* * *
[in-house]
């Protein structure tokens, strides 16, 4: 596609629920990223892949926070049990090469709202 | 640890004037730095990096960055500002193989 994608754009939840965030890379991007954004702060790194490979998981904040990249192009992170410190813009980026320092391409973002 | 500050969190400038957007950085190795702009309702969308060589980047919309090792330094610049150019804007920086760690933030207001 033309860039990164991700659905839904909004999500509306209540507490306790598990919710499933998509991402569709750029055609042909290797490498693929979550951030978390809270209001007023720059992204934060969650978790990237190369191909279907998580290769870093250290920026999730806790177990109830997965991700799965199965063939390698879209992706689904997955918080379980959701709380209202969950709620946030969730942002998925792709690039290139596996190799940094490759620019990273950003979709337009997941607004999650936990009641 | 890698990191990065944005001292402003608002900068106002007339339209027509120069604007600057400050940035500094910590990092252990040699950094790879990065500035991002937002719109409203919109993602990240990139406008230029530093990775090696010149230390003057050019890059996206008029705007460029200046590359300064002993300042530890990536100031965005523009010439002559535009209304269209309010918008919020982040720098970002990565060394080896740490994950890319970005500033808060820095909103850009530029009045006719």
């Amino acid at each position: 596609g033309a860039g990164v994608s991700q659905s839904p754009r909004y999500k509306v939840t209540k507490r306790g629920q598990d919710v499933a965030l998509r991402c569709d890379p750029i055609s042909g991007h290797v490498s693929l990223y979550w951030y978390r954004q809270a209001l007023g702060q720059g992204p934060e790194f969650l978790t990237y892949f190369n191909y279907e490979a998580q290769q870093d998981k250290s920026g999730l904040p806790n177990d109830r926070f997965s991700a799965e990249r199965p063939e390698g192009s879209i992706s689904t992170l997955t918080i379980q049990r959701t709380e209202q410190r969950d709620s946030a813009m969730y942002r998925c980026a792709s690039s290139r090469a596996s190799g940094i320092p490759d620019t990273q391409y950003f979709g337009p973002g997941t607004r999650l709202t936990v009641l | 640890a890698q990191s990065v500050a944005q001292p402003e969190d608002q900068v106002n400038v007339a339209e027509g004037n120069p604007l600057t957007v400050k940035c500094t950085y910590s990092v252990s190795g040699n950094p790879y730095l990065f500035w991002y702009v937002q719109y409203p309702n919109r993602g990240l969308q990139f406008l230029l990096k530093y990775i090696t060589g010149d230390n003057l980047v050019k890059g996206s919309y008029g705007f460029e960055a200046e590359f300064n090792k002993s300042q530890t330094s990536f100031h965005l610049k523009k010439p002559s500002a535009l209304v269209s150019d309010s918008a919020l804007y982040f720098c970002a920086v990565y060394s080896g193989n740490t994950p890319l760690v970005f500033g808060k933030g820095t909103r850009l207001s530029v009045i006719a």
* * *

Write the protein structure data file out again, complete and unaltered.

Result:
[in-house]
């Protein structure tokens, strides 16, 4: 596609629920990223892949926070049990090469709202 | 640890004037730095990096960055500002193989 994608754009939840965030890379991007954004702060790194490979998981904040990249192009992170410190813009980026320092391409973002 | 500050969190400038957007950085190795702009309702969308060589980047919309090792330094610049150019804007920086760690933030207001 033309860039990164991700659905839904909004999500509306209540507490306790598990919710499933998509991402569709750029055609042909290797490498693929979550951030978390809270209001007023720059992204934060969650978790990237190369191909279907998580290769870093250290920026999730806790177990109830997965991700799965199965063939390698879209992706689904997955918080379980959701709380209202969950709620946030969730942002998925792709690039290139596996190799940094490759620019990273950003979709337009997941607004999650936990009641 | 890698990191990065944005001292402003608002900068106002007339339209027509120069604007600057400050940035500094910590990092252990040699950094790879990065500035991002937002719109409203919109993602990240990139406008230029530093990775090696010149230390003057050019890059996206008029705007460029200046590359300064002993300042530890990536100031965005523009010439002559535009209304269209309010918008919020982040720098970002990565060394080896740490994950890319970005500033808060820095909103850009530029009045006719």
């Amino acid at each position: 596609g033309a860039g990164v994608s991700q659905s839904p754009r909004y999500k509306v939840t209540k507490r306790g629920q598990d919710v499933a965030l998509r991402c569709d890379p750029i055609s042909g991007h290797v490498s693929l990223y979550w951030y978390r954004q809270a209001l007023g702060q720059g992204p934060e790194f969650l978790t990237y892949f190369n191909y279907e490979a998580q290769q870093d998981k250290s920026g999730l904040p806790n177990d109830r926070f997965s991700a799965e990249r199965p063939e390698g192009s879209i992706s689904t992170l997955t918080i379980q049990r959701t709380e209202q410190r969950d709620s946030a813009m969730y942002r998925c980026a792709s690039s290139r090469a596996s190799g940094i320092p490759d620019t990273q391409y950003f979709g337009p973002g997941t607004r999650l709202t936990v009641l | 640890a890698q990191s990065v500050a944005q001292p402003e969190d608002q900068v106002n400038v007339a339209e027509g004037n120069p604007l600057t957007v400050k940035c500094t950085y910590s990092v252990s190795g040699n950094p790879y730095l990065f500035w991002y702009v937002q719109y409203p309702n919109r993602g990240l969308q990139f406008l230029l990096k530093y990775i090696t060589g010149d230390n003057l980047v050019k890059g996206s919309y008029g705007f460029e960055a200046e590359f300064n090792k002993s300042q530890t330094s990536f100031h965005l610049k523009k010439p002559s500002a535009l209304v269209s150019d309010s918008a919020l804007y982040f720098c970002a920086v990565y060394s080896g193989n740490t994950p890319l760690v970005f500033g808060k933030g820095t909103r850009l207001s530029v009045i006719a």